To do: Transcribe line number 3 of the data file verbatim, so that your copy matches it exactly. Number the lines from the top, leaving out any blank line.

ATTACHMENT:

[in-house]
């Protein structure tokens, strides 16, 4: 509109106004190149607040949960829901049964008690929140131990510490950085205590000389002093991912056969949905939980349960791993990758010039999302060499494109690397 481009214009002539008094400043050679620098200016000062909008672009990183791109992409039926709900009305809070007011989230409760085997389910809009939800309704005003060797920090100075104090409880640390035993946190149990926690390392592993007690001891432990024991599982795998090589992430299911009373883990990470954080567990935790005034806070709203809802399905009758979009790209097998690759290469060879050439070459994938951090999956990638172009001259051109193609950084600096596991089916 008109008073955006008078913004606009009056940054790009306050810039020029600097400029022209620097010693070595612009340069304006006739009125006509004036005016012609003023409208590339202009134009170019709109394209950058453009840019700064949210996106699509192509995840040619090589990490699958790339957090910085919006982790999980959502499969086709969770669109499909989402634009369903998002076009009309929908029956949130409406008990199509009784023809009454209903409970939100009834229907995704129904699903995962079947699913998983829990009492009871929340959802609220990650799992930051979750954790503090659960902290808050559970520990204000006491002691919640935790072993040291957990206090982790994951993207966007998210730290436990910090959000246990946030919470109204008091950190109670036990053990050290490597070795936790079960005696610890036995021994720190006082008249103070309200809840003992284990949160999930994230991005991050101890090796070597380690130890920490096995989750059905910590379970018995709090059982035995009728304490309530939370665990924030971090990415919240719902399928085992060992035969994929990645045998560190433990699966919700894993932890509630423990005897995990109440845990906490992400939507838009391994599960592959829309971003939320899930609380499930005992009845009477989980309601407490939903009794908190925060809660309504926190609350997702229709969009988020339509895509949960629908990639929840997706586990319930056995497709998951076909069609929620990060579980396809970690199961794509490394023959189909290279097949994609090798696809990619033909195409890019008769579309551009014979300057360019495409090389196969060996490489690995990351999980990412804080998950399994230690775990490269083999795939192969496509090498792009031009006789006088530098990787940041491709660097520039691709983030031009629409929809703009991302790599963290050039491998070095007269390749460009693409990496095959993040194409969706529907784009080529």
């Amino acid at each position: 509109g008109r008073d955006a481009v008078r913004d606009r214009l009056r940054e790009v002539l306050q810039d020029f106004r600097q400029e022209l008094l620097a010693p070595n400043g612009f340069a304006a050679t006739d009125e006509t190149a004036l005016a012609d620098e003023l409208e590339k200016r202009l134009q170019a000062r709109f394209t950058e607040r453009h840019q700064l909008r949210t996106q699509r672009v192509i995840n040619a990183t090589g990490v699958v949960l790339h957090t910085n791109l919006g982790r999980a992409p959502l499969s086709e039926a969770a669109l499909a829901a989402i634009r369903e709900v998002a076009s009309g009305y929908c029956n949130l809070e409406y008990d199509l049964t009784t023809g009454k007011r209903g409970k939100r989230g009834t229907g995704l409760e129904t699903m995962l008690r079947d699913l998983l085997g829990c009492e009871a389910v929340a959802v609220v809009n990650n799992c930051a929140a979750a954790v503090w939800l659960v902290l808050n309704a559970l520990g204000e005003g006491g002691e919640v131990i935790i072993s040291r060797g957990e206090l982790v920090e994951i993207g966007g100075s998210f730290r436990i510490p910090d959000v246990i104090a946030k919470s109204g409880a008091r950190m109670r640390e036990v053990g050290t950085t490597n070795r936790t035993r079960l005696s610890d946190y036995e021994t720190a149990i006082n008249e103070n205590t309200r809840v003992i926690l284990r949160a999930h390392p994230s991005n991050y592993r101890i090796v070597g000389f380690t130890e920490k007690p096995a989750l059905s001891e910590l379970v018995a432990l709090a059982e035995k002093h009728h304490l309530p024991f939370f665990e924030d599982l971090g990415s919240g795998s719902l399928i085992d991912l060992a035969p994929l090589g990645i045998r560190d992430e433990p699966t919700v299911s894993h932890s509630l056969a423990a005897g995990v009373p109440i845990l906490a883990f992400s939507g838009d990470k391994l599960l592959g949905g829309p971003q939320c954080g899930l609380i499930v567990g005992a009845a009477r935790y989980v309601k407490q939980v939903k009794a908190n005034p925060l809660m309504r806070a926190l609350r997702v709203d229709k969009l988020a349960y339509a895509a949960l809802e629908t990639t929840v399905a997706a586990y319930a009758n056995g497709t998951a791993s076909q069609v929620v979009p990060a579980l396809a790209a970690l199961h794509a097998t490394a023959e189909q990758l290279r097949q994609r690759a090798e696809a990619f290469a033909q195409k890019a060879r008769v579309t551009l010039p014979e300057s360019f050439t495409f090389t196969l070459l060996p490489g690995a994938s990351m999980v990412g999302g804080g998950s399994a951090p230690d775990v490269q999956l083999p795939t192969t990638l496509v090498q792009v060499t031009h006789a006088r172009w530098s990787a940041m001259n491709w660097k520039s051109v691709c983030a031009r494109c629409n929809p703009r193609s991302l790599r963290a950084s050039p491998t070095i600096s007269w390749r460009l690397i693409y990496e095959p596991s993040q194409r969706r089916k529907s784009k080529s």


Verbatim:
């Amino acid at each position: 509109g008109r008073d955006a481009v008078r913004d606009r214009l009056r940054e790009v002539l306050q810039d020029f106004r600097q400029e022209l008094l620097a010693p070595n400043g612009f340069a304006a050679t006739d009125e006509t190149a004036l005016a012609d620098e003023l409208e590339k200016r202009l134009q170019a000062r709109f394209t950058e607040r453009h840019q700064l909008r949210t996106q699509r672009v192509i995840n040619a990183t090589g990490v699958v949960l790339h957090t910085n791109l919006g982790r999980a992409p959502l499969s086709e039926a969770a669109l499909a829901a989402i634009r369903e709900v998002a076009s009309g009305y929908c029956n949130l809070e409406y008990d199509l049964t009784t023809g009454k007011r209903g409970k939100r989230g009834t229907g995704l409760e129904t699903m995962l008690r079947d699913l998983l085997g829990c009492e009871a389910v929340a959802v609220v809009n990650n799992c930051a929140a979750a954790v503090w939800l659960v902290l808050n309704a559970l520990g204000e005003g006491g002691e919640v131990i935790i072993s040291r060797g957990e206090l982790v920090e994951i993207g966007g100075s998210f730290r436990i510490p910090d959000v246990i104090a946030k919470s109204g409880a008091r950190m109670r640390e036990v053990g050290t950085t490597n070795r936790t035993r079960l005696s610890d946190y036995e021994t720190a149990i006082n008249e103070n205590t309200r809840v003992i926690l284990r949160a999930h390392p994230s991005n991050y592993r101890i090796v070597g000389f380690t130890e920490k007690p096995a989750l059905s001891e910590l379970v018995a432990l709090a059982e035995k002093h009728h304490l309530p024991f939370f665990e924030d599982l971090g990415s919240g795998s719902l399928i085992d991912l060992a035969p994929l090589g990645i045998r560190d992430e433990p699966t919700v299911s894993h932890s509630l056969a423990a005897g995990v009373p109440i845990l906490a883990f992400s939507g838009d990470k391994l599960l592959g949905g829309p971003q939320c954080g899930l609380i499930v567990g005992a009845a009477r935790y989980v309601k407490q939980v939903k009794a908190n005034p925060l809660m309504r806070a926190l609350r997702v709203d229709k969009l988020a349960y339509a895509a949960l809802e629908t990639t929840v399905a997706a586990y319930a009758n056995g497709t998951a791993s076909q069609v929620v979009p990060a579980l396809a790209a970690l199961h794509a097998t490394a023959e189909q990758l290279r097949q994609r690759a090798e696809a990619f290469a033909q195409k890019a060879r008769v579309t551009l010039p014979e300057s360019f050439t495409f090389t196969l070459l060996p490489g690995a994938s990351m999980v990412g999302g804080g998950s399994a951090p230690d775990v490269q999956l083999p795939t192969t990638l496509v090498q792009v060499t031009h006789a006088r172009w530098s990787a940041m001259n491709w660097k520039s051109v691709c983030a031009r494109c629409n929809p703009r193609s991302l790599r963290a950084s050039p491998t070095i600096s007269w390749r460009l690397i693409y990496e095959p596991s993040q194409r969706r089916k529907s784009k080529s």